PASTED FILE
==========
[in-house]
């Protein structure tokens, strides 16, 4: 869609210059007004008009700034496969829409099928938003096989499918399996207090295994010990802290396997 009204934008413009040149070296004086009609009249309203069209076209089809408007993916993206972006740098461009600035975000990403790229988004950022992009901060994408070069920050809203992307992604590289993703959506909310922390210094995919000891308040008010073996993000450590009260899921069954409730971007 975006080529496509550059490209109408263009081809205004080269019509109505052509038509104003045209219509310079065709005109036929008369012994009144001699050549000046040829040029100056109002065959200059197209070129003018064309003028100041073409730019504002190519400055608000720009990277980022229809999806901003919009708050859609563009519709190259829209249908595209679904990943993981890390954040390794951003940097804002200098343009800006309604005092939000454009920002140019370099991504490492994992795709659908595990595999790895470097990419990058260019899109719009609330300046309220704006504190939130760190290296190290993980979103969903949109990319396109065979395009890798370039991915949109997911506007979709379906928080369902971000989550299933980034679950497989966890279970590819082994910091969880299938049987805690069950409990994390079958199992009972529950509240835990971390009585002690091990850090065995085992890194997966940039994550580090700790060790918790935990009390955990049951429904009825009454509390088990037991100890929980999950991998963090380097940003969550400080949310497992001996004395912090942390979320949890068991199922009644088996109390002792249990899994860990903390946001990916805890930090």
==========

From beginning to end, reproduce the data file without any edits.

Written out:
[in-house]
């Protein structure tokens, strides 16, 4: 869609210059007004008009700034496969829409099928938003096989499918399996207090295994010990802290396997 009204934008413009040149070296004086009609009249309203069209076209089809408007993916993206972006740098461009600035975000990403790229988004950022992009901060994408070069920050809203992307992604590289993703959506909310922390210094995919000891308040008010073996993000450590009260899921069954409730971007 975006080529496509550059490209109408263009081809205004080269019509109505052509038509104003045209219509310079065709005109036929008369012994009144001699050549000046040829040029100056109002065959200059197209070129003018064309003028100041073409730019504002190519400055608000720009990277980022229809999806901003919009708050859609563009519709190259829209249908595209679904990943993981890390954040390794951003940097804002200098343009800006309604005092939000454009920002140019370099991504490492994992795709659908595990595999790895470097990419990058260019899109719009609330300046309220704006504190939130760190290296190290993980979103969903949109990319396109065979395009890798370039991915949109997911506007979709379906928080369902971000989550299933980034679950497989966890279970590819082994910091969880299938049987805690069950409990994390079958199992009972529950509240835990971390009585002690091990850090065995085992890194997966940039994550580090700790060790918790935990009390955990049951429904009825009454509390088990037991100890929980999950991998963090380097940003969550400080949310497992001996004395912090942390979320949890068991199922009644088996109390002792249990899994860990903390946001990916805890930090």